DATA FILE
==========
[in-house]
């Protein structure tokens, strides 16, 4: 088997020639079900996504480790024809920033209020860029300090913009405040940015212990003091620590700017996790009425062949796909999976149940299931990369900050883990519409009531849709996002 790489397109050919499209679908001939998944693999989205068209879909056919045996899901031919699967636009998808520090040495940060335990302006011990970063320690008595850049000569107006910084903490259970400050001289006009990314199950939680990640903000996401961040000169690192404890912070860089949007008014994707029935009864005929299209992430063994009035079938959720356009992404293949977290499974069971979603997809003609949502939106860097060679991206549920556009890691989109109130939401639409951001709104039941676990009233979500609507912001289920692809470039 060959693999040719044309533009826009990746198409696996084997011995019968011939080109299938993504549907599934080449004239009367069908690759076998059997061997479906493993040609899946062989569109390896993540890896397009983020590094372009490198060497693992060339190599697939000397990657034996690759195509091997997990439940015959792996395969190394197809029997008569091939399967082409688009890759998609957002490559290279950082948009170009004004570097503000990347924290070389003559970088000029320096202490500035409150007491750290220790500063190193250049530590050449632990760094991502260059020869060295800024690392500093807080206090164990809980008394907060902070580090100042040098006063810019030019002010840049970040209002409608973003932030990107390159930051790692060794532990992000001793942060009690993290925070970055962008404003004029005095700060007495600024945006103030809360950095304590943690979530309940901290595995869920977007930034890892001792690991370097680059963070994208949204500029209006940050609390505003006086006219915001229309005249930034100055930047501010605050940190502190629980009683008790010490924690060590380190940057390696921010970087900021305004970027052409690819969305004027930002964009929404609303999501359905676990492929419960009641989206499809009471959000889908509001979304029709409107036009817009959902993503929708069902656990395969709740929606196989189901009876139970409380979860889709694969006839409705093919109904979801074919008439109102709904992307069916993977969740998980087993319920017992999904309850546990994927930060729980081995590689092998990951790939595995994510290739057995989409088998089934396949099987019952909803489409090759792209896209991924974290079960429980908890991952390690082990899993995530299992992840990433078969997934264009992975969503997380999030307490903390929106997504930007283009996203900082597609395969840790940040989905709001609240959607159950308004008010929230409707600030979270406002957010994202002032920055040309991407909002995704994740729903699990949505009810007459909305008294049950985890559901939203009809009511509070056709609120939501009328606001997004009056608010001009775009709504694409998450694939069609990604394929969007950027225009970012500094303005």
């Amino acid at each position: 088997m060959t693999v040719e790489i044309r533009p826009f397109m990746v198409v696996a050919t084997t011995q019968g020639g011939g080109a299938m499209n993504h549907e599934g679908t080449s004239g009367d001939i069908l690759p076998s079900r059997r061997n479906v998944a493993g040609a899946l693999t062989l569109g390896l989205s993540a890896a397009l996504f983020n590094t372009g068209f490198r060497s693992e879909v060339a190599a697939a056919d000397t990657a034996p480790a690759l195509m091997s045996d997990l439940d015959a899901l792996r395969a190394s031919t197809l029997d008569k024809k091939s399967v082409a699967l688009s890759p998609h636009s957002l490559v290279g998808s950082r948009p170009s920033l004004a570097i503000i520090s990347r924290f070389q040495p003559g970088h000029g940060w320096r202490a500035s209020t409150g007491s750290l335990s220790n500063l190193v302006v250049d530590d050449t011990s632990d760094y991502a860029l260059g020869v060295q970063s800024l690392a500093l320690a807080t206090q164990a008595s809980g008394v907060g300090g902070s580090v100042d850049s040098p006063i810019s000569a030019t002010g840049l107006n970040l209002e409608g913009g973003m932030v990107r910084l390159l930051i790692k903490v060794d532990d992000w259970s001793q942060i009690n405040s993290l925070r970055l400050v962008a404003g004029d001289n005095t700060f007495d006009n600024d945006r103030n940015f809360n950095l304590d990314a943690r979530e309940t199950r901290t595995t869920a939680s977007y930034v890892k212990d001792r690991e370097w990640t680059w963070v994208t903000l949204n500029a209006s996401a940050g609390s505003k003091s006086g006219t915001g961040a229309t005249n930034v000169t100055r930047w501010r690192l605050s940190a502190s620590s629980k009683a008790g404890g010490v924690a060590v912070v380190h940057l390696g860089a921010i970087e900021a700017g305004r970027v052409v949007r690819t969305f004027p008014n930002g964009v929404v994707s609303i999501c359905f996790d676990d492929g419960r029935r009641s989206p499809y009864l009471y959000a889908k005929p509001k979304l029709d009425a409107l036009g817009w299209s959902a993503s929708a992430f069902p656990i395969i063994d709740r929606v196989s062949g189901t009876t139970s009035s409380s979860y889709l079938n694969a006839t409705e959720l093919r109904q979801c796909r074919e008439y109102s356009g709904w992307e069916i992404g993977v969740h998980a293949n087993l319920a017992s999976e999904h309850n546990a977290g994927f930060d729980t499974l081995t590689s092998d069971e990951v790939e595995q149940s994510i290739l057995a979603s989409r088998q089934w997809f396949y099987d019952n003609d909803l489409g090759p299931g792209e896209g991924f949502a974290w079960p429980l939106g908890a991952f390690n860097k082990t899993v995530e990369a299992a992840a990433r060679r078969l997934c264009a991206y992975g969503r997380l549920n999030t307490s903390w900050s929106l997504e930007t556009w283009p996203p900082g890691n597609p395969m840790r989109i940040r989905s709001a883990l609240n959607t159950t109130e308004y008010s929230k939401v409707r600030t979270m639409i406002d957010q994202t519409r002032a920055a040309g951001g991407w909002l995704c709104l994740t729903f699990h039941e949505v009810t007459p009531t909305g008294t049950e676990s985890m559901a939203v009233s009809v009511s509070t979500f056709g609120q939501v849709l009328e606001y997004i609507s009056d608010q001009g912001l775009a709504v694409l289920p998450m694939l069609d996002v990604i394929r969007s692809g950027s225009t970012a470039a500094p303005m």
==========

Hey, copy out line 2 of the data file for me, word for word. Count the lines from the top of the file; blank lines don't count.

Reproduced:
């Protein structure tokens, strides 16, 4: 088997020639079900996504480790024809920033209020860029300090913009405040940015212990003091620590700017996790009425062949796909999976149940299931990369900050883990519409009531849709996002 790489397109050919499209679908001939998944693999989205068209879909056919045996899901031919699967636009998808520090040495940060335990302006011990970063320690008595850049000569107006910084903490259970400050001289006009990314199950939680990640903000996401961040000169690192404890912070860089949007008014994707029935009864005929299209992430063994009035079938959720356009992404293949977290499974069971979603997809003609949502939106860097060679991206549920556009890691989109109130939401639409951001709104039941676990009233979500609507912001289920692809470039 060959693999040719044309533009826009990746198409696996084997011995019968011939080109299938993504549907599934080449004239009367069908690759076998059997061997479906493993040609899946062989569109390896993540890896397009983020590094372009490198060497693992060339190599697939000397990657034996690759195509091997997990439940015959792996395969190394197809029997008569091939399967082409688009890759998609957002490559290279950082948009170009004004570097503000990347924290070389003559970088000029320096202490500035409150007491750290220790500063190193250049530590050449632990760094991502260059020869060295800024690392500093807080206090164990809980008394907060902070580090100042040098006063810019030019002010840049970040209002409608973003932030990107390159930051790692060794532990992000001793942060009690993290925070970055962008404003004029005095700060007495600024945006103030809360950095304590943690979530309940901290595995869920977007930034890892001792690991370097680059963070994208949204500029209006940050609390505003006086006219915001229309005249930034100055930047501010605050940190502190629980009683008790010490924690060590380190940057390696921010970087900021305004970027052409690819969305004027930002964009929404609303999501359905676990492929419960009641989206499809009471959000889908509001979304029709409107036009817009959902993503929708069902656990395969709740929606196989189901009876139970409380979860889709694969006839409705093919109904979801074919008439109102709904992307069916993977969740998980087993319920017992999904309850546990994927930060729980081995590689092998990951790939595995994510290739057995989409088998089934396949099987019952909803489409090759792209896209991924974290079960429980908890991952390690082990899993995530299992992840990433078969997934264009992975969503997380999030307490903390929106997504930007283009996203900082597609395969840790940040989905709001609240959607159950308004008010929230409707600030979270406002957010994202002032920055040309991407909002995704994740729903699990949505009810007459909305008294049950985890559901939203009809009511509070056709609120939501009328606001997004009056608010001009775009709504694409998450694939069609990604394929969007950027225009970012500094303005």